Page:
Growing Olearia in Containers-Growing the Daisy Bush

Olearia macrodonta
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In this article, we will discuss how to grow the pretty shrub of Olearia in containers. Olearia, which has the common name of daisy bush, is a genus that belongs to the largest flowering plant of the Asteraceae (the Aster) family, where 180 species are known to exist. Olearias are native to Australia, New Guinea and New Zealand and include shrubs, herbaceous plants and small trees.

They all bear the familiar daisy-like flower heads often seen in members of the Aster family. Olearias are shrubs that either is small or high. The leaves are nothing to write home about as they may be smooth, glandular or produce a sticky secretion, and are opposite or alternate.

Olearia macrodonta
Olearia macrodonta

The leaves may be sparsely or in clusters with the leaf margins entirely pleated with or without a stalk. On top of these branches, composite flower heads arranged with a single row of petals enclosed with small overlapping bracts appear. The centre of the flowers is a disc shape and can be white, yellow or purple depending on the species and variety. The flowers are nearly always white in petal colour but they can be blue or pink as these varieties also exist.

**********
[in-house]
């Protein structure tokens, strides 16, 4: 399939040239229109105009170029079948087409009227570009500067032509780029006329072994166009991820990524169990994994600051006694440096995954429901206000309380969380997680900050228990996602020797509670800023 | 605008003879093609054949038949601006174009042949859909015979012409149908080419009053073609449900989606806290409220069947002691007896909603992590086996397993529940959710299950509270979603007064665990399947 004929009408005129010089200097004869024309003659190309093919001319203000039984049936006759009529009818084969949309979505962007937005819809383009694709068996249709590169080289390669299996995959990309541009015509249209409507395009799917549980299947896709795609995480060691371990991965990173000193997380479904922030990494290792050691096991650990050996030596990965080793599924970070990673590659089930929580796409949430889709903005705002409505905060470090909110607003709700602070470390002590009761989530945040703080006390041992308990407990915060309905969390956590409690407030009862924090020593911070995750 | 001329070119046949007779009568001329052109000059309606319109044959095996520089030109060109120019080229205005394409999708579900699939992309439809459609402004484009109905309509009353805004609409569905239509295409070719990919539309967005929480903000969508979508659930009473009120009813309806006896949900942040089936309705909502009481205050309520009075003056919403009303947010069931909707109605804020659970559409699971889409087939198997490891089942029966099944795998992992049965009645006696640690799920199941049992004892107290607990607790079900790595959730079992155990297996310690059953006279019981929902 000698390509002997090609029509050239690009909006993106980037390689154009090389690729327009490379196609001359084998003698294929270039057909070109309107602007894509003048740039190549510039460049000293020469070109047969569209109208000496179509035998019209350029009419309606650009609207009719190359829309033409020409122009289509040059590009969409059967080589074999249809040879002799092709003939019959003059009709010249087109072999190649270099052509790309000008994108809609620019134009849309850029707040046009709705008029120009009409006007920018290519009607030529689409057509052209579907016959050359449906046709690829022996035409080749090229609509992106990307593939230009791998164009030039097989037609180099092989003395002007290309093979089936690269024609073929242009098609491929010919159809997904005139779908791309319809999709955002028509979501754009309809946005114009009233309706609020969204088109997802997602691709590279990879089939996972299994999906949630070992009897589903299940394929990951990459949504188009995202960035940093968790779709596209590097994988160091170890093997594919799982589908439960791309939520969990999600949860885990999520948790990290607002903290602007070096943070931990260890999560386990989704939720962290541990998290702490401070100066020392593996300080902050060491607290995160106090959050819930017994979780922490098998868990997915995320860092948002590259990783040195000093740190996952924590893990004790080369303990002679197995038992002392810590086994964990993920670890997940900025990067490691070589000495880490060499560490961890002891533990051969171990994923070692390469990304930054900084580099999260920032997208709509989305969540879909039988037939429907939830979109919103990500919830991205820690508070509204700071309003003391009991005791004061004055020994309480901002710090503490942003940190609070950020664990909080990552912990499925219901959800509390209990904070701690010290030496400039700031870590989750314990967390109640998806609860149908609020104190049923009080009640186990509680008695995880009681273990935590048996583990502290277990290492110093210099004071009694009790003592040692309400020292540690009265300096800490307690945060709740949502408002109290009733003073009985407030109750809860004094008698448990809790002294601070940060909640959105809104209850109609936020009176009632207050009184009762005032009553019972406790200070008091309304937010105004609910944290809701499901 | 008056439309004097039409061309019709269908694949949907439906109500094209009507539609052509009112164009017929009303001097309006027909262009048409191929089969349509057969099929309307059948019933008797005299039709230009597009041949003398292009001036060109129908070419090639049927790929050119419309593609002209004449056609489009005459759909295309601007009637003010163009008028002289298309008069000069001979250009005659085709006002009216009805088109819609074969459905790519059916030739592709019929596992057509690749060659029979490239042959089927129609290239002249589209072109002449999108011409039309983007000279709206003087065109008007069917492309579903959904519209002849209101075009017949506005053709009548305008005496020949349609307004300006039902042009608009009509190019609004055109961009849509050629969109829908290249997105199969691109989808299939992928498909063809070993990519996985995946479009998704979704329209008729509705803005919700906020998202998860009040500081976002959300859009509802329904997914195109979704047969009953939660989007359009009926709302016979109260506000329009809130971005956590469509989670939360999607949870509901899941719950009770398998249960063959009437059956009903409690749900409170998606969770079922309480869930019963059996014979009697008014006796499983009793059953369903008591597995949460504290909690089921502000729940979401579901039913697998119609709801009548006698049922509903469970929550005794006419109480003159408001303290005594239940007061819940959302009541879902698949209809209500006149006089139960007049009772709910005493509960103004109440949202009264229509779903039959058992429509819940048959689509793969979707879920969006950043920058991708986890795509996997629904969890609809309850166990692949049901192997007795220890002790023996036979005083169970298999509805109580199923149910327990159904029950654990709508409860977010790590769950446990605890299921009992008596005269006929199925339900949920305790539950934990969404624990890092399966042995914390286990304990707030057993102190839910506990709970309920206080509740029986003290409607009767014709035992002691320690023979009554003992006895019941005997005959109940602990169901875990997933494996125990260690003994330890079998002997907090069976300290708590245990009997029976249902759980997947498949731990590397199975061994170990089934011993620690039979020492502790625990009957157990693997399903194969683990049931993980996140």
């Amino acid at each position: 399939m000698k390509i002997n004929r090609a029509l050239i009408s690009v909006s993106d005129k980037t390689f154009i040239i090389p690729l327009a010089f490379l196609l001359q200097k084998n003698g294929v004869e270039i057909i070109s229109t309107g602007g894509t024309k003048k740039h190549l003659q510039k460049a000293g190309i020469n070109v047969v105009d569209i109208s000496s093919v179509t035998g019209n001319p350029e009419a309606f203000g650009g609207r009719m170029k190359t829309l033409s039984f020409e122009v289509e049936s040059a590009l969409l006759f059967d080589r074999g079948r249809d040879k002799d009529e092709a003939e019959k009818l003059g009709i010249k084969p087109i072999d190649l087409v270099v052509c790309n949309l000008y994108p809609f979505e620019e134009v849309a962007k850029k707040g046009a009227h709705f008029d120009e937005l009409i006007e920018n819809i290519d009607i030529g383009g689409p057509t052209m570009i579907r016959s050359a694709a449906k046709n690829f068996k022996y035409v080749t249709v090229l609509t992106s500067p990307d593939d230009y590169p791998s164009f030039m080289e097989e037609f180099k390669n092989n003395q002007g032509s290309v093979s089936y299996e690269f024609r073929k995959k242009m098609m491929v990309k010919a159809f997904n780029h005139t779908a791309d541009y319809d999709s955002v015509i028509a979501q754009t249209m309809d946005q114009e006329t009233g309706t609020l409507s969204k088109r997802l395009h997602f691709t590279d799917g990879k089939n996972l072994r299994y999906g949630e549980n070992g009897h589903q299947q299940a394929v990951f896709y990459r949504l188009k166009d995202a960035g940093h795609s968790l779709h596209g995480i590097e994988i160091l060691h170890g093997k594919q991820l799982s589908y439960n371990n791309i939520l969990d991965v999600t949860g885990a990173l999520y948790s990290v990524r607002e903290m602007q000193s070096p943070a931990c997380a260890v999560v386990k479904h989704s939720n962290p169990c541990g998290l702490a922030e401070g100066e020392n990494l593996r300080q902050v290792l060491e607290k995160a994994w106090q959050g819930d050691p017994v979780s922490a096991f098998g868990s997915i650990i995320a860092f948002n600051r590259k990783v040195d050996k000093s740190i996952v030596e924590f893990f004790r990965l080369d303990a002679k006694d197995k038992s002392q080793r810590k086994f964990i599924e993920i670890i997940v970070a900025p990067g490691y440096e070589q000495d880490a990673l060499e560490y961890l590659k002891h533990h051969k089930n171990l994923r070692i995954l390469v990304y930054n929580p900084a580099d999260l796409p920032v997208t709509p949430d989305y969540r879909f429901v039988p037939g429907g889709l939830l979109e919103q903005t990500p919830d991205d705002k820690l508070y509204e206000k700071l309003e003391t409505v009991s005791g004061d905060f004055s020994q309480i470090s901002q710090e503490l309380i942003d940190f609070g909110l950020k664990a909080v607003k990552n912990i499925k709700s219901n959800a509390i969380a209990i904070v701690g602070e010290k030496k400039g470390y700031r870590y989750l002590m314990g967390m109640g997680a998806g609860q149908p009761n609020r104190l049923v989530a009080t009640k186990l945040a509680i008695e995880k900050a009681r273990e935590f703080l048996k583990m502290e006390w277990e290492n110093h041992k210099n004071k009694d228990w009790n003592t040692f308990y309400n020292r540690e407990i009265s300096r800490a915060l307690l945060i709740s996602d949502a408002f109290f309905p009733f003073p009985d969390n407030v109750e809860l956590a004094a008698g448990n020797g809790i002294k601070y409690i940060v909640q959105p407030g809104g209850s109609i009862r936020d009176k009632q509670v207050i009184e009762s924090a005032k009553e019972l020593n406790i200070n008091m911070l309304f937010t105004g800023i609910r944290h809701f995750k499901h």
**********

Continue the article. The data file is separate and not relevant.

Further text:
As said previously the shrub when not in flower is not a thing of beauty as the leaves and shape of the bush are not interesting. The main feature of the shrub is that it is tough and able to grow in exposed sites or in salt-laden air where pollution is a problem. The other consideration is that most Olearias are not really hardy and can survive a harsh UK winter. These are things, you will need to consider before buying a daisy bush.

Find out how to grow Olerias in containers in this article.


Olearia nummularifolia
Olearia nummularifolia

As they can be a large shrub, you will need to choose a large enough container to support your plant- A half-barrel size is ideal, but make sure it is deep. No matter what you choose make sure it has plenty of drainage holes at the bottom.